|Mimi Gates regularly visits Dunhuang to help with the protection of the UNESCO World Heritage site. [China Daily]|
The 74-year-old US art historian Mimi Gates has passionately participated in the conservation of the Dunhuang relics for years. Liu Xiangrui reports.
When Mimi Gates speaks about the Mogao Grottoes in Dunhuang, Northwest China's Gansu province, she goes from the cultural and historical background of the caves to the vivid details of certain paintings there.
The 74-year-old US art historian has served as the chair of the Dunhuang Foundation in the United States since 2010 and has participated in the conservation of Dunhuang's relics for years.
Looking back, Gates says the decision to visit Asia when she was young instead of studying in Italy, as her parents wished, changed her life.
She found herself attracted to Asian culture, and decided to start with China.
So Gates studied Chinese language and history when she was a student at Stanford University. She later earned a master's degree in Oriental and Chinese Studies from the University of Iowa, and a PhD in Art History from Yale University.
"Chinese art was always close to my heart, and it was always my primary interest," says Gates.
She worked at the Yale University Art Gallery for years, first as a curator and later as its director. She became the head of the Seattle Art Museum in 1994, and she married William H. Gates Sr, the father of Microsoft founder Bill Gates, in 1996.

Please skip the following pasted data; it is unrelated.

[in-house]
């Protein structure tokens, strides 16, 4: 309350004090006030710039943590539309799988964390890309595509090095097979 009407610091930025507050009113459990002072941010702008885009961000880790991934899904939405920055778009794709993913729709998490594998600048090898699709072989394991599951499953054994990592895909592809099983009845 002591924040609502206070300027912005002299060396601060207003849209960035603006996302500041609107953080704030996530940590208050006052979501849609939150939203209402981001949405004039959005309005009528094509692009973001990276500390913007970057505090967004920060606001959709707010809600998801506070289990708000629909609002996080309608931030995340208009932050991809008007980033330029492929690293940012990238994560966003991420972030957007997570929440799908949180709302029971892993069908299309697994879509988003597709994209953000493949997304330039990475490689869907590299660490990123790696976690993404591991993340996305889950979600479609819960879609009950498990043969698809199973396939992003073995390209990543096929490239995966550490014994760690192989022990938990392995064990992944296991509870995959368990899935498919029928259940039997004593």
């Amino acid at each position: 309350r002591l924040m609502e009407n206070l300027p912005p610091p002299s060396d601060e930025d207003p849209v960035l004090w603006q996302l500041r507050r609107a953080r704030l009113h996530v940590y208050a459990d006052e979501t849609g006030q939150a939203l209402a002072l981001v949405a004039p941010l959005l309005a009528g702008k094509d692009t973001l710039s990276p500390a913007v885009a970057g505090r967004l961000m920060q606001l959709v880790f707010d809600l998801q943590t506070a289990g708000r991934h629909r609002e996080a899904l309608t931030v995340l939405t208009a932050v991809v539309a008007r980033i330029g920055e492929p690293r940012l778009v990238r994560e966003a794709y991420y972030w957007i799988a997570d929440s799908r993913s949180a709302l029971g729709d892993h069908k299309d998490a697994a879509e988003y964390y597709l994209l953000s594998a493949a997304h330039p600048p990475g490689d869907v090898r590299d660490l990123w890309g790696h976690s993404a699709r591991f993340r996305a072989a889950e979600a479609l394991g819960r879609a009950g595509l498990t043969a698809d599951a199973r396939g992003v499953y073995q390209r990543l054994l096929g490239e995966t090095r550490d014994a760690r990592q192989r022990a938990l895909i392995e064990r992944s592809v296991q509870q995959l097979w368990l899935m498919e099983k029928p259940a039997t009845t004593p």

Mimi Gates paid her first visit to Dunhuang in 1995, as director of the Seattle museum, and "had a brief glimpse of the greatness of Dunhuang".
The Dunhuang grottoes are a 1,600-year-old UNESCO World Heritage site comprising about 500 caves and a large collection of Buddhist art, such as statues and murals.
She was invited to return in 2009 to present a paper on visitor experience at a conference there. Spending a few days there, Gates visited the caves whenever she had free time.
When Fan Jinshi, the then-head of the Dunhuang Research Academy, visited the US to raise funds for the protection of the site, Gates suggested setting up a foundation and accepted Fan's offer to help organize and chair the foundation.
"The idea was to encourage Americans to support Dunhuang, because it is such a spectacular site, and I think it is so important to humanity," says Gates.
A window to China
Over the years, the foundation has collected nearly $6 million for the protection, research and promotion of Dunhuang. It has also engaged in scholarly exchanges that provide opportunities for the academy's researchers to study abroad.
Gates and her foundation were a big force behind the major exhibition on Dunhuang art held at the Getty Museum in Los Angeles in 2016.
Then, her foundation worked with the Dunhuang Research Academy and the Getty Museum, a longtime partner of the academy, to organize the exhibition, with funding from other charities. Two of the three full-scale replica Mogao caves shown at the exhibition were specially made for the event, and took several years of work.
Besides, about 40 important paintings, statues and other relics were also displayed during the exhibition－many of them borrowed from museums in different parts of the world.